More than Words

May 11, 2012 - 5:00 am

“Hilkiah and those the king had sent with himwent to speak to the prophet Huldah, who was the wife of Shallum son of Tokhath, the son of Hasrah, keeper of the wardrobe. She lived in Jerusalem, in the New Quarter.” — 2 Chronicles 34:22

During the time of Josiah, there lived three renowned prophets. Jewish tradition teaches that Jeremiah prophesied in the streets of Jerusalem; Tzefaniah prophesied in the synagogues; and Huldah – a woman – had a school for women. Together they formed the spiritual leadership of the nation.

Josiah was a good king and took on the huge task of restoring God’s Temple. Kings before him had neglected and even desecrated the holy space. During the renovations the workers were thrilled to uncover an ancient Torah scroll that had been hidden away in the Temple walls. But the joy was short lived when they discovered that the scroll was open to an ominous section in Deuteronomy that describes all of the terrible things that will happen to the Jewish people if they forsake the ways of God. The king was deeply shaken and heartbroken, remembering how his father and grandfather had lived. He rent his clothes and ordered his men to take the scroll to a prophet for further clarification and advisement. 

From all of the great prophets that were available at the time, the men chose to go to Huldah. Why? 

The truth is that any prophet they would have gone to would have said exactly the same thing. A prophet is required to speak the word of God word for word. The king and his men already had a good idea of what the prophet was going to tell them. They knew that they could not change what they were about to hear, but they could change the way in which it was said. Huldah, as a compassionate woman, would give over the prophecy with love and grace. If they were about to hear bad news, at least she would break it gently.

As Josiah anticipated, Huldah prophesied that the Jewish people were about to experience the exile described in Deuteronomy. It wouldn’t happen in Josiah’s lifetime because of his righteousness, but it was on its way.

The reaction to the prophecy is positive. Josiah leads the people in repentance and even though they never fully return to God, perhaps it was that strengthening of spirit that gave the Jews the ability to withstand the harsh exile. This productive reaction and positive outcome can be attributed to Huldah. Had another prophet conveyed the message it might have lead to despair and more distance from God. But Huldah’s gentle tone inspired hope and encouraged change.

Every time we speak, people hear so much more than  just the words we say. They hear how we say them. So whenever we open our mouths to speak, we have an opportunity to encourage and give hope through our words and tone, or we have the ability to tear down and cause despair.

As it says in Proverbs, “Gracious words are a honeycomb, sweet to the soul and healing to the bones” (16:24).





     

4 Responses to More than Words

  1. Diane C. Kennedy says:

    Praise Be To God! You did it again Brother Eckstein! I know God led me to this, your website, because everyday God has something to “say” or teach me…and you did it again this morning. I was just reading in Deutoronomy this morning of “all” the requirements God required of His people…and I thought to myself…”Wow Lord, your really expected a lot.” Me, being born not Jewish, and I have never been one to follow a lot of rules, am amazed at how much God required. And I understand His reasonings of requirement….a vast multitued that could take forever to go over….obedience, health, etc., etc…..and of late, giving a sermon in my church where some men do not believe in women in the pulpit due to something Paul wrote in the New Testament…I find what you have shared interesting also…that even though it has been taught against women being in the pulpit, here in the Old Testament it is a “woman” they went to, and their reasonings are understandable. So many things God has spoken to me about in this that you have shared. Thank You for being “open” to God and to His Word and to His leading….may He “continually” Bless You “and” Your Family….In His Love….Shalom :-)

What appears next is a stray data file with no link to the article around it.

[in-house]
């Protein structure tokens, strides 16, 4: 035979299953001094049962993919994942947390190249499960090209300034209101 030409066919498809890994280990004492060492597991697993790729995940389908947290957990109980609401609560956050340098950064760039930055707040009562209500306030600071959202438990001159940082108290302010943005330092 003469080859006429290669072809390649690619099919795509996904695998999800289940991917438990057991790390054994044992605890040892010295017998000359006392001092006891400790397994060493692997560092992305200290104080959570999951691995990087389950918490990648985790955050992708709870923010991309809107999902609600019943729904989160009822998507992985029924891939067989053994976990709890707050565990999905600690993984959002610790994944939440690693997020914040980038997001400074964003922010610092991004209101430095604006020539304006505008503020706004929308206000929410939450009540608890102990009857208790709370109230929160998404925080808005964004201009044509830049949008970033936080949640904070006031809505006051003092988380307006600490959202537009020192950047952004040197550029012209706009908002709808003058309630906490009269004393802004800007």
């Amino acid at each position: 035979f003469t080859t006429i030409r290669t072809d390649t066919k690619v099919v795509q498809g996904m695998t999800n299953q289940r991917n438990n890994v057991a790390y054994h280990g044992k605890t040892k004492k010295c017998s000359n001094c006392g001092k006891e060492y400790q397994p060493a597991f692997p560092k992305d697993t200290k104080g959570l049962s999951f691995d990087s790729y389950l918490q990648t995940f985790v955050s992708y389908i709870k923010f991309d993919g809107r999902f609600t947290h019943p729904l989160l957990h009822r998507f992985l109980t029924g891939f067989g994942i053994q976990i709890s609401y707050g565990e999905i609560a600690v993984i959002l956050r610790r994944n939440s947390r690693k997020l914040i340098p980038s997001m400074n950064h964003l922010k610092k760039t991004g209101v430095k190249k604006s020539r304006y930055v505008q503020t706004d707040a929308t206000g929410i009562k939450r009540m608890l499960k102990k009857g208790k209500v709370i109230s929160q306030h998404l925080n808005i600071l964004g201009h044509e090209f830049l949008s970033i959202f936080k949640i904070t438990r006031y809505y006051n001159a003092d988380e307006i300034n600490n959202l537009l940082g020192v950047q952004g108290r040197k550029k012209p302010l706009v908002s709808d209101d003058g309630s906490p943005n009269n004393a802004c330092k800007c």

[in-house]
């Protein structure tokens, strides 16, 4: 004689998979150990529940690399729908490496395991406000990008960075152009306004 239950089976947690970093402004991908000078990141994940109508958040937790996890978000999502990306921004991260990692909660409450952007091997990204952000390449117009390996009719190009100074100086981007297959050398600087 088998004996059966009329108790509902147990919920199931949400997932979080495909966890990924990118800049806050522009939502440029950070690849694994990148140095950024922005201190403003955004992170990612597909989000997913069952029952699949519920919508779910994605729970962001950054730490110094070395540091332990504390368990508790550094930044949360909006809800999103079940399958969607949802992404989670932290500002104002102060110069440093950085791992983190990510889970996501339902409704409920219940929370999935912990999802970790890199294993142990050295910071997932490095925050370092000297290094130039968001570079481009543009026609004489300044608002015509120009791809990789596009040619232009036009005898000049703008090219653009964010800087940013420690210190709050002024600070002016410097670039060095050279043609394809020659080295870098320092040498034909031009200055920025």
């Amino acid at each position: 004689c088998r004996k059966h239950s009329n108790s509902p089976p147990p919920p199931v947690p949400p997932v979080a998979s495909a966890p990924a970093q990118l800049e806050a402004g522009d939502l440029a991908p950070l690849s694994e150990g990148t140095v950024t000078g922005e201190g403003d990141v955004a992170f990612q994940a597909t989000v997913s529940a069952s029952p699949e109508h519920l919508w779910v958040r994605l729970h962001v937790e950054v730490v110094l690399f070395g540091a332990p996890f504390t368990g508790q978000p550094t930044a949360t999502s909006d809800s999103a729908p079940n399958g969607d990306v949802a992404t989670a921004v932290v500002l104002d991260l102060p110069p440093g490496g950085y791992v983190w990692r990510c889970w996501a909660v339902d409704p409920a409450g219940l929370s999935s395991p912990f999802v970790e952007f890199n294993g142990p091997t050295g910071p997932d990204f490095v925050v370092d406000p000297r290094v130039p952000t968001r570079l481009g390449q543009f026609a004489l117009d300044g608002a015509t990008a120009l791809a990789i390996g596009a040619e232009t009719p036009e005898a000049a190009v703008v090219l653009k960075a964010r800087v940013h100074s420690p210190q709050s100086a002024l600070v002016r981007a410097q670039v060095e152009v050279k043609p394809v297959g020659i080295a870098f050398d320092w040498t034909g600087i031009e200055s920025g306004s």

• charles hayden says:

      Dear sir, In 1972 I begain a relationship with the Lord. In the Good Sheperd community of Redwood city ca, I was disipled by 30 wemon. The grace that was instilled in me by them was to love others with a unconditional Love. I am now 75 and that grace is still active in me to this day. I lift up all wemon this day because of thier unconditional Love.

  2. Dorothy Joseph-Haynes says:

    Huldah the prophetess was respected and reverenced for her Words of Wisdom. She taught the women how much tradition, values as well as worship and time with God is so important. Huldah’s spirit was of Godly meekness, love filled with compassion and a strong desire to live truthfully for Father YHWH. Then, there was Jezebel, the kings’ wife, Ahab…who because she was lived vainly, she was everything opposite of Huldah. In saying that, There was a reason Paul preached womens’ submissiveness and the other remain ‘quietness’ in the church. Sometimes what we read is not literally what the Apostles meant. There are many women God is using today. You can see and ‘feel’ when the True Spirit of the Lord God is resting on a woman. Which leads us to the real questions. We can not become upset as women when we are on a ball field nornally reserved for me. What we ask ourselves as women is, ‘Will we be of a prophetess spirit such as Huldah or Jezebel?’

  3. SLewis says:

    Thank you for this Inspiring Devotional, Rabbi. King Josiah one of my favorite kings of the Bible, Jeremiah again one of the favorites of the prophets!
    A Word spoken in Season How Good it is! ~ Proverbs 15:23 ~

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